Leviticus 1–3, Psalm 31, Mark 4
Today we begin a book that may strike readers as both strange and barbaric. Written late in the Old Testament period by a priestly caste, Leviticus contains the rules and regulations for temple worship. The first section focuses on procedures for animal and grain sacrifice. In today’s section, three of these five temple offerings are described— burnt (or whole) offering, cereal offering, and peace offering. The minutiae of butchering and burning animals is likely irrelevant to our contemporary needs. What is relevant to us is that our sacrifices to God must come from our first fruits and reflect the true sacrificial giving of our time, talent, and treasure.
Psalm 31 is generally labeled as a lament, but it sounds more like a desperate cry for help. It is very personal in nature, with the psalmist begging for help from God against personal enemies. Who at some time in their life has not felt like a broken pot, shunned and rejected by those who used to be friends? And yet there is hope for those who trust and who wait upon the Lord.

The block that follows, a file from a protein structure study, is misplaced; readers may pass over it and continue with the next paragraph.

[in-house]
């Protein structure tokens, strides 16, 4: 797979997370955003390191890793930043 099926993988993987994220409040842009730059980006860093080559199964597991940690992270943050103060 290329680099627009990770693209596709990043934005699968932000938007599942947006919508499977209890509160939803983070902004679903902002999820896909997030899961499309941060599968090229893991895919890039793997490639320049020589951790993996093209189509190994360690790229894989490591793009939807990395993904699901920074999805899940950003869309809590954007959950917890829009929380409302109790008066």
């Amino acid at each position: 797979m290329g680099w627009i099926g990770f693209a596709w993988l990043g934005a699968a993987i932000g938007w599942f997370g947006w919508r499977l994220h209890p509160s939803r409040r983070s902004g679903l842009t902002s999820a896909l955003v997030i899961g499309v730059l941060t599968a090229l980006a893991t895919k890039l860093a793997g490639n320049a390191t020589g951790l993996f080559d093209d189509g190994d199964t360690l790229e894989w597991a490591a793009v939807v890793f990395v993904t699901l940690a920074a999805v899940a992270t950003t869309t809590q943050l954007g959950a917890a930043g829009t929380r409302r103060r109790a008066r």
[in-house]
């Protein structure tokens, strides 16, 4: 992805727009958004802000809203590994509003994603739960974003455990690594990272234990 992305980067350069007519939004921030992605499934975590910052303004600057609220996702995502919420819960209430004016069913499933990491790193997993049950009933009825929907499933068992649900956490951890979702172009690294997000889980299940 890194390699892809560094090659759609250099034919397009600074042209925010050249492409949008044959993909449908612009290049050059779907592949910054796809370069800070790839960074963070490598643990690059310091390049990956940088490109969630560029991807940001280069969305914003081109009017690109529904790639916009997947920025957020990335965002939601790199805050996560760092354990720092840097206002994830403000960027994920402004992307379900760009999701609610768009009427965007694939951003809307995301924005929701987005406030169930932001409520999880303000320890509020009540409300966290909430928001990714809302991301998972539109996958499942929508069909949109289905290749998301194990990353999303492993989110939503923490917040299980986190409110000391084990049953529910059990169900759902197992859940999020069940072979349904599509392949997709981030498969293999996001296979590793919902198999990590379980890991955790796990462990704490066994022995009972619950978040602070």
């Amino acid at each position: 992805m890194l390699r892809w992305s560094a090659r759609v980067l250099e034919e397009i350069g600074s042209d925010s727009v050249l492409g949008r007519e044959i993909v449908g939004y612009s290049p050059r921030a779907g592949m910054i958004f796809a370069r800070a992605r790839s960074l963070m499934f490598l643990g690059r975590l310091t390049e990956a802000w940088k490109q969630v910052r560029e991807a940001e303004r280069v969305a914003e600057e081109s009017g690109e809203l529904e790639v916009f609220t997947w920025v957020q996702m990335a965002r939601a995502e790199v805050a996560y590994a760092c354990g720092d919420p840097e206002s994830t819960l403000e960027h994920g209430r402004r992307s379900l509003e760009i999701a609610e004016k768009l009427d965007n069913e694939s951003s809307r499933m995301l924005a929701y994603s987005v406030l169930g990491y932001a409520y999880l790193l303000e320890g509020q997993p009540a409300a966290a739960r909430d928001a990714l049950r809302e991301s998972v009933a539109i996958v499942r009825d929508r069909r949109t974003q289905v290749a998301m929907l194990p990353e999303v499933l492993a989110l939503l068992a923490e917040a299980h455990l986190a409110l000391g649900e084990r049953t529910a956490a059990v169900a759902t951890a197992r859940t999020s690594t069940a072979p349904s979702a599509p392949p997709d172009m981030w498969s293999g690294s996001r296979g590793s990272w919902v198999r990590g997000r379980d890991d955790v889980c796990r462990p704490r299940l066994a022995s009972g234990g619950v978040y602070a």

The fourth chapter of Mark begins with three parables, all of which have to do with seeds and planting, and it ends with a miracle. Exactly what Jesus intended by his use of parables has generated much scholarly debate. In verse 11, Jesus implies that he uses them not to be understood, which can hardly be the case! Most likely these words reflect Mark’s explanation of why Jesus’ earthly ministry was not more successful—people just didn’t “get” his teaching. The parable of the sower (also found in Matthew and Luke) seems to stress that, like Jesus, our task is to preach the gospel, realizing that our efforts may often fall on deaf ears (or, in the language of the parable, on “bad soil”). Yet the promise is that enough of our efforts will bear fruit that there will be a miraculous harvest.
What can ancient temple sacrifice teach us about our own “sacrificial giving” to God, to the church, and to others?
What are the obstacles that stand in the way of God’s purposes? What is the “bad soil” that you encounter in your own life and in the life of your community? How might these obstacles be overcome?
Oh God, you so generously sow your blessings in our lives. We thank you for the gifts of life, love, and laughter which we enjoy every day. Help us in turn to live generous, outwardly focused lives, giving to others of our whole being in thanksgiving and gratitude to you. Amen.
-The Rt. Rev. Kirk Stevan Smith
Bishop of Arizona